FIGS. 5A-5D illustrate Wnt expression in the context of human melanoma. FIG. 5A is a table showing data from the NCBI Gene Expression Omnibus used to evaluate the expression of Wnt isoforms in benign nevi and melanoma tumors (see also Barrett et al., Nucleic Acids Res. D760-5 (2007), which is hereby incorporated by reference in its entirety). The datasets used include GDS1375 (Talantov et al., Clin. Cancer Res. 11(20):7234-42 (2005), which is hereby incorporated by reference in its entirety) and GDS1989 (Smith et al., Cancer Biol. Ther. 4(9):1018-29 (2005), which is hereby incorporated by reference in its entirety). The primary expression data is shown, and the above table summarizes the data from these two datasets. The data summarization is based on the reported ‘detection call’ of the Affymetrix data used for all three datasets, and the scale indicates the percentage of samples with ‘present’ calls on the expression of the different Wnt isoforms. In the primary data presented above, ‘absent’ calls are faded out. Scoring was as follows: 0 calls were ‘absent’ in all samples; + represents up to 25% of specimens have expression; ++ represents 25-50% of specimens have expression; +++ represents 50-75% of specimens have expression; ++++ represents 75-100% of specimens have expression. Few Wnt isoforms are expressed by melanoma tumors based on this transcriptional profiling, and only wnt3, wnt4, wnt5a and wnt6 were detected in melanomas from both gene datasets. FIG. 5B and FIG. 5C are histograms showing the human melanoma cell lines Mel375 (FIG. 5B) and UACC 1273 (FIG. 5C) were transduced with lentiviral constructs for encoding either GFP or WNT3A. Cells were counted after 3-7 days by hematocytometer and the panels above are representative of multiple experiments with similar results. The bars represent the average and standard deviation from three biologic replicates. P-values for two-tailed t-tests were statistically significant (*p<0.05). Expression of WNT3A also led to a consistent and reproducible decrease in proliferation by MTT assay. No consistent effect on proliferation was seen with expression of WNT5A, again similar to the B 16 cell lines. FIG. 5D is a histogram showing human melanoma cell lines cultured for 3-7 days in the presence of either 10 mM sodium chloride or 10 mM lithium chloride. Proliferation was measured by hematocytometer or MTT assay, and normalized to growth observed in the samples cultured in 10 mM sodium chloride. Lithium chloride inhibited proliferation in all human melanoma cell lines tested.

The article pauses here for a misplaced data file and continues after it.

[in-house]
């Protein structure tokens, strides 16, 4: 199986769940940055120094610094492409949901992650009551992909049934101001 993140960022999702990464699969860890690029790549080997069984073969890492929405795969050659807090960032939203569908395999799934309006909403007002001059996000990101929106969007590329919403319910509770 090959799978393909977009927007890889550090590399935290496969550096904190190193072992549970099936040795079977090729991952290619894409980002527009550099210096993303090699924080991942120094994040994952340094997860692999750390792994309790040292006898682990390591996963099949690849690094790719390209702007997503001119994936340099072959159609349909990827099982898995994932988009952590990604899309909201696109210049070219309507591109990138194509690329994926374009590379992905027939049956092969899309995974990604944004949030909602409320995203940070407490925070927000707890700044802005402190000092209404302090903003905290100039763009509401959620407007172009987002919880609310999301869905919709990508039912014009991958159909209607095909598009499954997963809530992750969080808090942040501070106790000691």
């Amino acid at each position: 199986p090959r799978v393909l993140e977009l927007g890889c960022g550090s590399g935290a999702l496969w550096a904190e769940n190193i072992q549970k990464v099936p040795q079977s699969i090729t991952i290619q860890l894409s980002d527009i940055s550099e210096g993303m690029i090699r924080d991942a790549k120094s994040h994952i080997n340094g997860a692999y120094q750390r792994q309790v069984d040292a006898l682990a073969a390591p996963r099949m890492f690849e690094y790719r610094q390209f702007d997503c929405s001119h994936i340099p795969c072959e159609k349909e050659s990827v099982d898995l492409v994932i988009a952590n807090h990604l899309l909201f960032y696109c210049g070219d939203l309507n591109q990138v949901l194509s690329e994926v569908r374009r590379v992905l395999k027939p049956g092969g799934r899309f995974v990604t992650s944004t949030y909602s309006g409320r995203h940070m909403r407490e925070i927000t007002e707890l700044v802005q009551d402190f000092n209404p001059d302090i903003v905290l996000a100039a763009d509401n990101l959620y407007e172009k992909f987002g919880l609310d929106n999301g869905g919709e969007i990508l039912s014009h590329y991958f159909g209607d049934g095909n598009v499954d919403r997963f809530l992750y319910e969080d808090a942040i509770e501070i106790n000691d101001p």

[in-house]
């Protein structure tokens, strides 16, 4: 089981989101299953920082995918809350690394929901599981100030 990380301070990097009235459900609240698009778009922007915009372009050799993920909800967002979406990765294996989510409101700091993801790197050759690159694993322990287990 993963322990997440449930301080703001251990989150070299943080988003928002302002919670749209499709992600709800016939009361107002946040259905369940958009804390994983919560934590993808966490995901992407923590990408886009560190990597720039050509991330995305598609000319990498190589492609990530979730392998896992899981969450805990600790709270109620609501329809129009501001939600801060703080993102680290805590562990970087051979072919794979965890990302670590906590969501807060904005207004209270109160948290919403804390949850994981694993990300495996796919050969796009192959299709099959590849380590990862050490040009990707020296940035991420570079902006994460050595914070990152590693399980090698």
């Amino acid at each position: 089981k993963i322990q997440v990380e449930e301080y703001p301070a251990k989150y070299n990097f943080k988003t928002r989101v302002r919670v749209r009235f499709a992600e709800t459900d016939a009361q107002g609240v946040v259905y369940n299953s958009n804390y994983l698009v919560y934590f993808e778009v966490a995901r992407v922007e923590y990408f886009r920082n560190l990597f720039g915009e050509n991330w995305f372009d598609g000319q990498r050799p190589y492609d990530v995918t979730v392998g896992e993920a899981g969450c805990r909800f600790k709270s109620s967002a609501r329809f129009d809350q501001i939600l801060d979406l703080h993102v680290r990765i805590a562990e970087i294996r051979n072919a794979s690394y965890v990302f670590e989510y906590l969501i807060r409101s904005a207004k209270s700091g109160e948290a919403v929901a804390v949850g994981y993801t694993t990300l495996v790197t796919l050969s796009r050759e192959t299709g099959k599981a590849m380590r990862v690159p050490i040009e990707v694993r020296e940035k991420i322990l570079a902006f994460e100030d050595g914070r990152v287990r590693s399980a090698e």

FIGS. 6A-6F illustrate inhibitors of GSK3 activate Wnt/β-catenin signaling and inhibit proliferation of B16 melanoma cells. FIG. 6A and FIG. 6B are photographs showing immunofluorescent staining of β-catenin demonstrates increased nuclear β-catenin in B16 cells treated with 10 mM lithium chloride or 1 μM BIO compared to control cells treated with 10 mM sodium chloride or DMSO, respectively, consistent with activation of the Wnt/β-catenin pathway by lithium and BIO. FIG. 6C and FIG. 6D are histograms showing quantitative PCR demonstrates increased Axing levels in B 16 cells treated with 10 mM lithium chloride or 1 μM BIO compared to control cells, also consistent with activation of the Wnt/β-catenin pathway by both drugs. FIG. 6E and FIG. 6F are histograms showing representative MTT proliferation assays and demonstrate the decreased proliferation seen in B16 cells treated with 10 mM lithium chloride or 1 μM BIO compared to control cells. Bars represent the mean and standard deviation of three to six biologic replicates. The difference is extremely significant by unpaired two-tailed t-test (p<0.001).